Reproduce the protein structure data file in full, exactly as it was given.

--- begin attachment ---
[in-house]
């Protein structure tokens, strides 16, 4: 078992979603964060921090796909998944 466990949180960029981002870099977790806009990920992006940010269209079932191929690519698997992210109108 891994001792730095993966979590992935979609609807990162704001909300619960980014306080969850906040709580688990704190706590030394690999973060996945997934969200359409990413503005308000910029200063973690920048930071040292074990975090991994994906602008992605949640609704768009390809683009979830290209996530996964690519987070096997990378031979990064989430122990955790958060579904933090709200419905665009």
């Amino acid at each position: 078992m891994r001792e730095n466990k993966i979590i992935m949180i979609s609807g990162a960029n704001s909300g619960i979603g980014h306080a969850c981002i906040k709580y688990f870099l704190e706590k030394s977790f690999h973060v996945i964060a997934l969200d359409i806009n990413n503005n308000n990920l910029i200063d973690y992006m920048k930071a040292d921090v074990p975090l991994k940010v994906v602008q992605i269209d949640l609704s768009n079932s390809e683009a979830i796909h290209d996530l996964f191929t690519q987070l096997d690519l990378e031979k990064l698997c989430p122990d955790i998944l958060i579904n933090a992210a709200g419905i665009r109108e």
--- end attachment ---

[in-house]
């Protein structure tokens, strides 16, 4: 078992979603964060921090796909998944 466990949180960029981002870099977790806009990920992006940010269209079932191929690519698997992210109108 891994001792730095993966979590992935979609609807990162704001909300619960980014306080969850906040709580688990704190706590030394690999973060996945997934969200359409990413503005308000910029200063973690920048930071040292074990975090991994994906602008992605949640609704768009390809683009979830290209996530996964690519987070096997990378031979990064989430122990955790958060579904933090709200419905665009």
């Amino acid at each position: 078992m891994r001792e730095n466990k993966i979590i992935m949180i979609s609807g990162a960029n704001s909300g619960i979603g980014h306080a969850c981002i906040k709580y688990f870099l704190e706590k030394s977790f690999h973060v996945i964060a997934l969200d359409i806009n990413n503005n308000n990920l910029i200063d973690y992006m920048k930071a040292d921090v074990p975090l991994k940010v994906v602008q992605i269209d949640l609704s768009n079932s390809e683009a979830i796909h290209d996530l996964f191929t690519q987070l096997d690519l990378e031979k990064l698997c989430p122990d955790i998944l958060i579904n933090a992210a709200g419905i665009r109108e």